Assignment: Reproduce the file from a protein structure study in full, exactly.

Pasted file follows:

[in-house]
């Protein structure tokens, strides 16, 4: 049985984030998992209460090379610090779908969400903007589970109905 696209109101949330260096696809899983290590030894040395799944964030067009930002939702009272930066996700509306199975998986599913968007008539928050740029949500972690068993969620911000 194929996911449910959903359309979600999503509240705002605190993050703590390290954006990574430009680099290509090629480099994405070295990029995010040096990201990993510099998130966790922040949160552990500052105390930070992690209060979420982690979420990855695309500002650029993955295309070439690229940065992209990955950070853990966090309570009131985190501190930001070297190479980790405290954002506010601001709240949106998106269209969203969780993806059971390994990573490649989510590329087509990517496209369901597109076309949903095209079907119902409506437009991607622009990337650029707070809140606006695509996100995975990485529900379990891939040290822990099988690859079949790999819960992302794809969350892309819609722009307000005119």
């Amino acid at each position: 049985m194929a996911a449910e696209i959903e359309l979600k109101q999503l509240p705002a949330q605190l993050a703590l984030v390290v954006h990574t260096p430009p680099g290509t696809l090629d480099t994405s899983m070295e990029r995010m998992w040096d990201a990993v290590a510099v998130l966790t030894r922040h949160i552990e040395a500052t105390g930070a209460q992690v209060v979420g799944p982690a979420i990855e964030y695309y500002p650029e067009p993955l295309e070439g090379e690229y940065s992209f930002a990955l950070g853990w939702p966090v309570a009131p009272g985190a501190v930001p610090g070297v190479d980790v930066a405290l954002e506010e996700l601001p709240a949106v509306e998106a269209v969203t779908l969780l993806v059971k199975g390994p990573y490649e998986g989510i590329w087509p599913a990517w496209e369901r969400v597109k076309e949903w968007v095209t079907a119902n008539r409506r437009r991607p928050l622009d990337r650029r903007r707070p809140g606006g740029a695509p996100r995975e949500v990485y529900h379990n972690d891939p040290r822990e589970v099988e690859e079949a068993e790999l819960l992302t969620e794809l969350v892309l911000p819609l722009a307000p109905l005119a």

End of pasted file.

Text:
[in-house]
């Protein structure tokens, strides 16, 4: 049985984030998992209460090379610090779908969400903007589970109905 696209109101949330260096696809899983290590030894040395799944964030067009930002939702009272930066996700509306199975998986599913968007008539928050740029949500972690068993969620911000 194929996911449910959903359309979600999503509240705002605190993050703590390290954006990574430009680099290509090629480099994405070295990029995010040096990201990993510099998130966790922040949160552990500052105390930070992690209060979420982690979420990855695309500002650029993955295309070439690229940065992209990955950070853990966090309570009131985190501190930001070297190479980790405290954002506010601001709240949106998106269209969203969780993806059971390994990573490649989510590329087509990517496209369901597109076309949903095209079907119902409506437009991607622009990337650029707070809140606006695509996100995975990485529900379990891939040290822990099988690859079949790999819960992302794809969350892309819609722009307000005119």
């Amino acid at each position: 049985m194929a996911a449910e696209i959903e359309l979600k109101q999503l509240p705002a949330q605190l993050a703590l984030v390290v954006h990574t260096p430009p680099g290509t696809l090629d480099t994405s899983m070295e990029r995010m998992w040096d990201a990993v290590a510099v998130l966790t030894r922040h949160i552990e040395a500052t105390g930070a209460q992690v209060v979420g799944p982690a979420i990855e964030y695309y500002p650029e067009p993955l295309e070439g090379e690229y940065s992209f930002a990955l950070g853990w939702p966090v309570a009131p009272g985190a501190v930001p610090g070297v190479d980790v930066a405290l954002e506010e996700l601001p709240a949106v509306e998106a269209v969203t779908l969780l993806v059971k199975g390994p990573y490649e998986g989510i590329w087509p599913a990517w496209e369901r969400v597109k076309e949903w968007v095209t079907a119902n008539r409506r437009r991607p928050l622009d990337r650029r903007r707070p809140g606006g740029a695509p996100r995975e949500v990485y529900h379990n972690d891939p040290r822990e589970v099988e690859e079949a068993e790999l819960l992302t969620e794809l969350v892309l911000p819609l722009a307000p109905l005119a």